Twenty-two years after the September 11 terrorist attacks on the United States, the remains of two people who died in the collapse of the World Trade Center have been identified through DNA analysis, the authorities said ahead of the latest commemoration of the 2001 disaster.
The identities of the two, a man and a woman, are being withheld at the request of their families.
They bring to 1,649 the number of victims whose remains have been identified, of the total 2,753 who died when an Al-Qaeda commando crashed two hijacked civilian airliners into New York’s twin towers, the city’s mayor and Office of the Chief Medical Examiner (OCME) said.
“We hope these new identifications can bring some measure of comfort to the families of these victims, and the ongoing efforts by the Office of Chief Medical Examiner attest to the city’s unwavering commitment to reunite all the World Trade Center victims with their loved ones,” Mayor Eric Adams said, according to a statement released late Friday.
But with 1,104 victims still unidentified, progress has been agonizingly slow. The previous two identifications were made in 2021.
When the trade center’s south tower, and then its north, collapsed in a deafening roar, raining down a deluge of fire, choking gray dust and twisted steel on the Manhattan streets below, the violence was so extreme that no identifiable trace has been found of hundreds of the missing.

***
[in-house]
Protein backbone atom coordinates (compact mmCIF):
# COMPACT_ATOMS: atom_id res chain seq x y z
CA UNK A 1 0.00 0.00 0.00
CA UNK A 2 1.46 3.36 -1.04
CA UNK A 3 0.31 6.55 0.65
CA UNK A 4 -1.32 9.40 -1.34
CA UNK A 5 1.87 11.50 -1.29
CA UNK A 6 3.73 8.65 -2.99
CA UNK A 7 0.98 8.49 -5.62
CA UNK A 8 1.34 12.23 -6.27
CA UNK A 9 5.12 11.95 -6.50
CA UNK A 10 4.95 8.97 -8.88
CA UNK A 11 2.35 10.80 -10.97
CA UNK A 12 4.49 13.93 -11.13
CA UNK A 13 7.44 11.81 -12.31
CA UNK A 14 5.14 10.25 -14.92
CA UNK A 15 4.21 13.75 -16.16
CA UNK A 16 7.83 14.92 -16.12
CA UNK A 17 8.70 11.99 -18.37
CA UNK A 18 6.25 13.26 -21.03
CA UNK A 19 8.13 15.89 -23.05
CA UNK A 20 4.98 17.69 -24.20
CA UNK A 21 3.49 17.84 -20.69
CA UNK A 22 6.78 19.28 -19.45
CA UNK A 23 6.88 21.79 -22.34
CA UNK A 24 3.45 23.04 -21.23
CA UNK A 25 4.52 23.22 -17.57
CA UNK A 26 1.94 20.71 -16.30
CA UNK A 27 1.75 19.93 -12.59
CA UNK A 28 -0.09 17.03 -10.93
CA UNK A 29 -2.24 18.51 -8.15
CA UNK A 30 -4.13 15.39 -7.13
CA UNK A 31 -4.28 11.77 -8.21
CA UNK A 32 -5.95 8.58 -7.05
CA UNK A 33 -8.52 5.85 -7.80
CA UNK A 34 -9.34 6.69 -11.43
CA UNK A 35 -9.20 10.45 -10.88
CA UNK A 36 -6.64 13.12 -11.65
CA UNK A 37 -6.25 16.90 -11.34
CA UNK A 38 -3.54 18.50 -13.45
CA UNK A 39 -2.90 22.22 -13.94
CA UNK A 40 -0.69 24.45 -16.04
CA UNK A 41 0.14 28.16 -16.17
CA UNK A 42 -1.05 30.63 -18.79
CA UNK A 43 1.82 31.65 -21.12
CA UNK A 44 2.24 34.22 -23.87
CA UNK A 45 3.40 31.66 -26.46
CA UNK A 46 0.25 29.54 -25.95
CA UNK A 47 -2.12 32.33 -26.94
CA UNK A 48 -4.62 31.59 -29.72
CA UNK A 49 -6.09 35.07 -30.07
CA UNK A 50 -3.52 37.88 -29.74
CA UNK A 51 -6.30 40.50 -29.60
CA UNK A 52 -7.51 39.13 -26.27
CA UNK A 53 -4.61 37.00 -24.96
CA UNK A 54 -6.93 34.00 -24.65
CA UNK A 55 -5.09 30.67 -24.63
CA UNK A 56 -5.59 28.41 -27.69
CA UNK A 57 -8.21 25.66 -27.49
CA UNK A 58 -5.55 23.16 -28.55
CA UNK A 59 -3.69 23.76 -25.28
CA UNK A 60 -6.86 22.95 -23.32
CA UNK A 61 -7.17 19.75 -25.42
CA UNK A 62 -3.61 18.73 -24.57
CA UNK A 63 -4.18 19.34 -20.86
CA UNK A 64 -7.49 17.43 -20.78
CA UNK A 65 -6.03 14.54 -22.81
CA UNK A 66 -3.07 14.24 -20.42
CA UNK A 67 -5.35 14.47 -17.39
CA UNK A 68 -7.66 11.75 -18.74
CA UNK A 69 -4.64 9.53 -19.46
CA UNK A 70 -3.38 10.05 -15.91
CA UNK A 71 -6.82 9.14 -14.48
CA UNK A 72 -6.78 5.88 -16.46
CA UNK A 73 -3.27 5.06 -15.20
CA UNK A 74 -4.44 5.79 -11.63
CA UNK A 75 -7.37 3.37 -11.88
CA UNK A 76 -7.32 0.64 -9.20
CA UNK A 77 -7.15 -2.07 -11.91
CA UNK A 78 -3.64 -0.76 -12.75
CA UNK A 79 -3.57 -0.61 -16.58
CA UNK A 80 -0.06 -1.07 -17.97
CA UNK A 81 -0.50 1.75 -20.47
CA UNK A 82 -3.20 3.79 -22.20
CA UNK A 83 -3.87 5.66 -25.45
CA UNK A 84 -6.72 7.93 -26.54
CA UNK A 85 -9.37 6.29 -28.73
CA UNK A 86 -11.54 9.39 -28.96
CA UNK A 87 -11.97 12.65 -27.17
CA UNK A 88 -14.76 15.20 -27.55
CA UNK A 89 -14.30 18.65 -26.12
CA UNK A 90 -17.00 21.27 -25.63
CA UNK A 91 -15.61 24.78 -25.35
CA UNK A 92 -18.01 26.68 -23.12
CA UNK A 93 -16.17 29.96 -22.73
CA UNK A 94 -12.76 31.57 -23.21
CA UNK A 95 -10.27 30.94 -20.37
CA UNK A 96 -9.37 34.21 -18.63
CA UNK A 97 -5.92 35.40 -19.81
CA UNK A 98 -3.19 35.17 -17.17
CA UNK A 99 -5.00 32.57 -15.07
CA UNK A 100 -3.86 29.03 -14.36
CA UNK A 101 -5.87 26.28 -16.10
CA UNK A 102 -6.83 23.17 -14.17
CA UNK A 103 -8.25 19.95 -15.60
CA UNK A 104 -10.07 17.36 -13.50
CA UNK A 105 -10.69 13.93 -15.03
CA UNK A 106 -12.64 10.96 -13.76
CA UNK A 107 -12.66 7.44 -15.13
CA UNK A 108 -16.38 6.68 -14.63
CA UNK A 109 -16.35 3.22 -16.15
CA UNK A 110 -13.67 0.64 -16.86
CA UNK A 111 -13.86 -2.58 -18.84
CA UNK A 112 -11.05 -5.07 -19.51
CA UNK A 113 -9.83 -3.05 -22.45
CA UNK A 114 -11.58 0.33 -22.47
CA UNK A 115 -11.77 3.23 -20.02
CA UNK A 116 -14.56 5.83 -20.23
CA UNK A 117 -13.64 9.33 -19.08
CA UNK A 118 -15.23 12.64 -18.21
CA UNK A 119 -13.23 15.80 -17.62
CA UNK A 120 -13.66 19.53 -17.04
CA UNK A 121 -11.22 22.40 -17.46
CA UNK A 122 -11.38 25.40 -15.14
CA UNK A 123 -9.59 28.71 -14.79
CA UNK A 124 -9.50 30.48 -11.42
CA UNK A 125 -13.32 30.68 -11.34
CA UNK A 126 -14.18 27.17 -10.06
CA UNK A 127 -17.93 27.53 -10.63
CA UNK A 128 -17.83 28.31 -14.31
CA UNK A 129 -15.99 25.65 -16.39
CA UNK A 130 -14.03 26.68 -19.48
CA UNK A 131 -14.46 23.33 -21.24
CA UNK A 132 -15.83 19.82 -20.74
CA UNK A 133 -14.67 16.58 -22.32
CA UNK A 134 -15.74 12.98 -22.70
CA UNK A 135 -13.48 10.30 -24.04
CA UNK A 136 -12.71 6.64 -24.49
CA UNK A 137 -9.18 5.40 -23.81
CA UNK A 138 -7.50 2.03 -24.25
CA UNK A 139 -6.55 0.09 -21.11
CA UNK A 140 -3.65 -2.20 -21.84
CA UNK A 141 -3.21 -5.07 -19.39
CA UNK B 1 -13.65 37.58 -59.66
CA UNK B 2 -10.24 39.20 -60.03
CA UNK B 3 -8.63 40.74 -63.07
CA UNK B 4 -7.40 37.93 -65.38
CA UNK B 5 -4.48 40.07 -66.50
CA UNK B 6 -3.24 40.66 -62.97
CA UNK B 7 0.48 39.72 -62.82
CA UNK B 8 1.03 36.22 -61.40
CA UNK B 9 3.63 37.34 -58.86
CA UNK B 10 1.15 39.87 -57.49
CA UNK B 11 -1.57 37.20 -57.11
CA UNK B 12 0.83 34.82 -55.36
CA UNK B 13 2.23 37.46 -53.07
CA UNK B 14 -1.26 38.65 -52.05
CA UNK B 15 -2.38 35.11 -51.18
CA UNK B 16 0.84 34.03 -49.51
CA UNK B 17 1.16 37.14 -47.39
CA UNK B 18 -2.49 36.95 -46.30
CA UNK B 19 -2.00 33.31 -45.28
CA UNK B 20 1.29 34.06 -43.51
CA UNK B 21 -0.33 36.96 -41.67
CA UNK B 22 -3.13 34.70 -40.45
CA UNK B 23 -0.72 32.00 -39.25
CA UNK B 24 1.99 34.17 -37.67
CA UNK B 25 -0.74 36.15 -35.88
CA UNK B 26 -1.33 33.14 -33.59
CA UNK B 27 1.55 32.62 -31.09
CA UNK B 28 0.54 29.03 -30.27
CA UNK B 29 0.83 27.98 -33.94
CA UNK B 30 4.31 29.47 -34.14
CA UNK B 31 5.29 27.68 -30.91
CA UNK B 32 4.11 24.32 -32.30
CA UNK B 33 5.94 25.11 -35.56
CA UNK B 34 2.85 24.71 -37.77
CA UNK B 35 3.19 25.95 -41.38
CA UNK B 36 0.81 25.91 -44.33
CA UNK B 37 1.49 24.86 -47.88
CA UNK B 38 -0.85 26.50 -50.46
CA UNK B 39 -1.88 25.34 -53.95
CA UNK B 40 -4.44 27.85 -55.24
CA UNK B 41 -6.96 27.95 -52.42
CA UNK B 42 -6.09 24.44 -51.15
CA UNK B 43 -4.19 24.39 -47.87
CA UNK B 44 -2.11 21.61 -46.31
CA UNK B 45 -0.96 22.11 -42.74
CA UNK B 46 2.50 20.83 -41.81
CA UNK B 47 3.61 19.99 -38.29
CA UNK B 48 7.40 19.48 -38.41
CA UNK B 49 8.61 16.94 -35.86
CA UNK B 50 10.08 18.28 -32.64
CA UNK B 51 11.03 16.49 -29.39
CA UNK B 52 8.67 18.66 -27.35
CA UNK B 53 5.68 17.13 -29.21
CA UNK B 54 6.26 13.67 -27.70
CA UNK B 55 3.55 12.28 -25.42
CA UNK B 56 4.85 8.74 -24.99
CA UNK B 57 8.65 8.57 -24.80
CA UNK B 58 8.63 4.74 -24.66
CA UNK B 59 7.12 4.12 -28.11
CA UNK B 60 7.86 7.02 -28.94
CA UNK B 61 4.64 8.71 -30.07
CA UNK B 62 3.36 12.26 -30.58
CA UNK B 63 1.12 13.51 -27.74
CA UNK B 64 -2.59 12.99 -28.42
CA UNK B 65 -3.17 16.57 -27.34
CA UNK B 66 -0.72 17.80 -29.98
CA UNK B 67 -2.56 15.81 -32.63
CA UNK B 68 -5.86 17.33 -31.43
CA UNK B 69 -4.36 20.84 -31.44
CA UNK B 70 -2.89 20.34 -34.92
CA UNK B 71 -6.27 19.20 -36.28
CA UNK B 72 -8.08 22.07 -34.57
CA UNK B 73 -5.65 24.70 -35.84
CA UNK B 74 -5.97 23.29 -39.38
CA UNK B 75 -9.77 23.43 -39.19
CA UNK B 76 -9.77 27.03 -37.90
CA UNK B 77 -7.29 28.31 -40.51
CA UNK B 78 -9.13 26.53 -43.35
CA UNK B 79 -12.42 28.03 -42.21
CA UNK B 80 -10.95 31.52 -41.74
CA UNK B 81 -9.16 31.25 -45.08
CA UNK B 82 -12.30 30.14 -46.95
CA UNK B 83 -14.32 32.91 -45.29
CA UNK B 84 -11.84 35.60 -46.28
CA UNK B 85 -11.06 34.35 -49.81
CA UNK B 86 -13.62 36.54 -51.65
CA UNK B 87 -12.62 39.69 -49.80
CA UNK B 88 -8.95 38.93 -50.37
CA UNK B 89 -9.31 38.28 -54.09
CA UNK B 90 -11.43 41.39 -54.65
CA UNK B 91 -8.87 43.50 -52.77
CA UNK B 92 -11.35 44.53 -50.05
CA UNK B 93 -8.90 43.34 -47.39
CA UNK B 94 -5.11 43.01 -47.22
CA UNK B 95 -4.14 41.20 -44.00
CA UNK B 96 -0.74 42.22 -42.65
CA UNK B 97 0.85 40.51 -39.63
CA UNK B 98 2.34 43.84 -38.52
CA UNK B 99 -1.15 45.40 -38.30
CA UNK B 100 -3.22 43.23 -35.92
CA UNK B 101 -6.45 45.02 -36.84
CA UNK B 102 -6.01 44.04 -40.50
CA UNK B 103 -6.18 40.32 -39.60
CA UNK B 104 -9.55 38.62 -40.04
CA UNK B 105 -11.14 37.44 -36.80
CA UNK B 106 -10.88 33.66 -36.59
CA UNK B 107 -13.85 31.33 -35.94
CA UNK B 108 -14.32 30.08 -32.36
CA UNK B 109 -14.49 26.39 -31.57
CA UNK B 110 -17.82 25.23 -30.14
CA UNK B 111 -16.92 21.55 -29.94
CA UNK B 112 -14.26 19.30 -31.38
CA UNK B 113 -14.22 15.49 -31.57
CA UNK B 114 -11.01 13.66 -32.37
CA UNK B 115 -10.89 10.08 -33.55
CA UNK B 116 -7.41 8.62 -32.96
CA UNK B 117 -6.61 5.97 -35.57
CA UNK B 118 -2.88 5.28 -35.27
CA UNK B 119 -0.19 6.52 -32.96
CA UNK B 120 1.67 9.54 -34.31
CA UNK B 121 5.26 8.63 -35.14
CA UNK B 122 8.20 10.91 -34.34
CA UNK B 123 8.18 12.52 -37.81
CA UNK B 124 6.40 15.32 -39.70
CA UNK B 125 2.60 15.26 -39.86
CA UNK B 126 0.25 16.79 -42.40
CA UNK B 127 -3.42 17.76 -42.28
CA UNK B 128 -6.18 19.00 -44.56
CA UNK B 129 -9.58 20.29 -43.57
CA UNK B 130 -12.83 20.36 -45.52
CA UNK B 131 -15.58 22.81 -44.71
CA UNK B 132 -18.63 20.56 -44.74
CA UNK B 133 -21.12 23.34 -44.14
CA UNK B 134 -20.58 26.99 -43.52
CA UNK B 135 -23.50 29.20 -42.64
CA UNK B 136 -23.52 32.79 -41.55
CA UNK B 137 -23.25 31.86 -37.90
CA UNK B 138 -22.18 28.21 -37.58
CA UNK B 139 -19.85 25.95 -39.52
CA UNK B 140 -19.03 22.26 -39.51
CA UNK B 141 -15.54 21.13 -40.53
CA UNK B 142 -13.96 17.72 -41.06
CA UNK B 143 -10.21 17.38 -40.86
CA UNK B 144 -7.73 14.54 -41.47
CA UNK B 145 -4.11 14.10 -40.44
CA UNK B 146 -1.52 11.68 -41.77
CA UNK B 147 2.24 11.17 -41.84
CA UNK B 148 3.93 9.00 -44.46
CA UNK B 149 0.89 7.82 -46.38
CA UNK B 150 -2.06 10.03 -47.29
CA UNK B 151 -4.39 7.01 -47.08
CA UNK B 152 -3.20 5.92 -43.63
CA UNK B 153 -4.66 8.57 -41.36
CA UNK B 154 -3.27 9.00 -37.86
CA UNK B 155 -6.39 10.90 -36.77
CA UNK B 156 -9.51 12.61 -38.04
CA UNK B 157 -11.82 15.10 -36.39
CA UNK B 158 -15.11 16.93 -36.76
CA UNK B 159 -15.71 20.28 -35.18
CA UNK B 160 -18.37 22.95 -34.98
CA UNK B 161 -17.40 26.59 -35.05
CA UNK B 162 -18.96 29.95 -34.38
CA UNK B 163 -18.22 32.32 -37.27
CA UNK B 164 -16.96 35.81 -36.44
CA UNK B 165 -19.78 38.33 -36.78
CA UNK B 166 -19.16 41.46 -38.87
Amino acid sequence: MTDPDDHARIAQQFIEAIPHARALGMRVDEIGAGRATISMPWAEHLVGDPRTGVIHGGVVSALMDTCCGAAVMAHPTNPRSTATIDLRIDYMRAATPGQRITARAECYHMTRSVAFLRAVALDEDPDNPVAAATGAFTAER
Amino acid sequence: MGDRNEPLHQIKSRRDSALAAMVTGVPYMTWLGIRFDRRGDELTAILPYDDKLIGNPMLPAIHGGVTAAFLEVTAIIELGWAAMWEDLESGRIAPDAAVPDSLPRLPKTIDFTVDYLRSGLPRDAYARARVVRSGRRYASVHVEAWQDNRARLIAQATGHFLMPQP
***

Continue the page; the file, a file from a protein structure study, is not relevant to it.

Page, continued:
The two latest identifications were made possible through the use of “next-generation sequencing technology – more sensitive and rapid than conventional DNA techniques,” the statement said. Remains of the man and woman had been found years ago.
The 2001 attacks are commemorated every September 11 in New York, as they will be again on Monday.
Nineteen terrorists, most of them Saudis, had hijacked four planes. In addition to the two that destroyed the World Trade Center, a third plane slammed into the Pentagon near Washington inflicting heavy damage, and a fourth crashed in a field in Shanksville, Pennsylvania, after passengers and crew fought with the attackers.
Together, the day’s terror attacks claimed 2,977 lives.
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